David Bowie released a staggering number of albums over the course of his career. Between 1964 and 2016, he dropped 27 studio albums. His discography also includes 21 live albums, nearly fifty compilation albums, and a slew of singles and EPs. He wasn’t just a prolific artist, though. He was iconic and inspired countless people. Today, just about everyone old enough to purchase music knows his name.
In the coming years, fans will be able to buy most of David Bowie’s discography in one spot. Variety reported that Bowie’s estate sold a large portion of his catalog to Warner Music Group. His estate sold them the rights to all of his albums released from 2000 through 2016. However, Warner already owned nearly everything he released before then. His albums, singles, and EPs that hit shelves between 1968 and 1999 already belong to Warner Music Group. They’ll have the rest of his works in 2023.
David Bowie released four albums between 2000 and his death in January of 2016. So, come 2023, Warner will own Heathen, Reality, The Next Day, and Blackstar. The latter was his final outing and dropped just days before his passing.
David Bowie also released several live albums after 2000. However, most of those were recordings of concerts that took place decades before their release.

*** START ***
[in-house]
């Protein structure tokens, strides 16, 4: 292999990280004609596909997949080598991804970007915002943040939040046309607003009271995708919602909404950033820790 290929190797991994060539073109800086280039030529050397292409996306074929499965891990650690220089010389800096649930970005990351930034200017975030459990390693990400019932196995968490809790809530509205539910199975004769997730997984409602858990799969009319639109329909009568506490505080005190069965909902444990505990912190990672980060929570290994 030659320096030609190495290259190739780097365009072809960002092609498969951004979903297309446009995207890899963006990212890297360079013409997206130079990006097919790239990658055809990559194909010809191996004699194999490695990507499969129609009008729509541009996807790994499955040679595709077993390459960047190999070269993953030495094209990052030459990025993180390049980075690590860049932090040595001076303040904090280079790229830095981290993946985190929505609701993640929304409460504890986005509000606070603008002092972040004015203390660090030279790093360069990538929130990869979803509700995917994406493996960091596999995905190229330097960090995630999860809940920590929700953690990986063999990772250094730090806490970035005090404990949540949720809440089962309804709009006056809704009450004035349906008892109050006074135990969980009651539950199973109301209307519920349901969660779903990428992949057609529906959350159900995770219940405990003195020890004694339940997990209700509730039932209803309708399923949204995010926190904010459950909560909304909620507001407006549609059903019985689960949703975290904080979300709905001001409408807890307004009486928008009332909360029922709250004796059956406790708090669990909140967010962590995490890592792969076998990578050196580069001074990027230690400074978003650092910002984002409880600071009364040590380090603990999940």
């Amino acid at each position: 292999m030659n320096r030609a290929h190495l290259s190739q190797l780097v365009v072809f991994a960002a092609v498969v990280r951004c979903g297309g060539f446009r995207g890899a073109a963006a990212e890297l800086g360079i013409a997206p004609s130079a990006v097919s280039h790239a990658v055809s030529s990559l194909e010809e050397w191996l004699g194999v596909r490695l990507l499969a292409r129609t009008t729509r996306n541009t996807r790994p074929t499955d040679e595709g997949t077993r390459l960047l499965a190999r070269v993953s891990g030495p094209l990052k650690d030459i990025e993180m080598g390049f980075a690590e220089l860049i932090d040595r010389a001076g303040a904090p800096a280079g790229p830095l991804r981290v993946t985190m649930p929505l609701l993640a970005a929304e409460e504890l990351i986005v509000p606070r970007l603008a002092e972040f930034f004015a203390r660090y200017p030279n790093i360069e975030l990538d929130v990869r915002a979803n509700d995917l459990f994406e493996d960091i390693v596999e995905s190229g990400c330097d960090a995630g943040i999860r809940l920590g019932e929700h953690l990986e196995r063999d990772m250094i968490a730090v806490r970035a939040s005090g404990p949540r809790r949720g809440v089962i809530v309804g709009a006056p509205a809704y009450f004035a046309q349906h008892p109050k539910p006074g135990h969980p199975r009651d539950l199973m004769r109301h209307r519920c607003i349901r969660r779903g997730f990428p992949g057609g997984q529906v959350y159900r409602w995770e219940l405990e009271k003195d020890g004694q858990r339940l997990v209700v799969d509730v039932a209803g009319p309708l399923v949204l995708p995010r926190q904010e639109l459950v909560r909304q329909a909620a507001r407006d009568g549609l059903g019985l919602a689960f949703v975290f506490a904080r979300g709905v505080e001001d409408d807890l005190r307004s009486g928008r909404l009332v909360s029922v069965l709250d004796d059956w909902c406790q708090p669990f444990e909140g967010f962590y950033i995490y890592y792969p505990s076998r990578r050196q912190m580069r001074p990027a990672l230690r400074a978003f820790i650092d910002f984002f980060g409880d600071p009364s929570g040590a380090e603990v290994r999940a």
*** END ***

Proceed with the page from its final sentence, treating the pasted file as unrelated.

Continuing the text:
There are a few recordings that Warner Music Group won’t own. Before hitting his stride, Bowie recorded several singles as well as a self-titled album on various small British labels. Those recordings weren’t part of the latest deal. However, Warner already owns many of Bowie’s most iconic recordings. Albums like Space Oddity, Station to Station, The Rise and Fall of Ziggy Stardust and the Spiders from Mars are all already under Warner’s umbrella.
The Many Faces of David Bowie
David Bowie has an album or era for just about every mood. His second album Space Oddity was a folk-rock record. However, the film 2001: A Space Odyssey heavily influenced both the title and its content. As a result, Bowie combined space travel with mellow acoustic sounds. Many fans remember the title track which features the iconic line, “Ground control to Major Tom,” and the launch countdown in the track’s intro.
However, that wouldn’t be the last time that David Bowie flirted with the theme of space travel. His most iconic incarnation, Ziggy Stardust, arrived in his fifth album. In The Rise and Fall of Ziggy Stardust and the Spiders from Mars, we see Bowie becoming an alien-like entertainer.
Sometimes, though, the concepts of David Bowie’s records were a little more esoteric. For instance, some believe that Station to Station details Bowie’s journey into the occult. More specifically, they say he used the album to discuss his dive into Kabbalistic Magic and other forms of ancient magical practices. This is mostly due to the lyrical content of the album’s title track.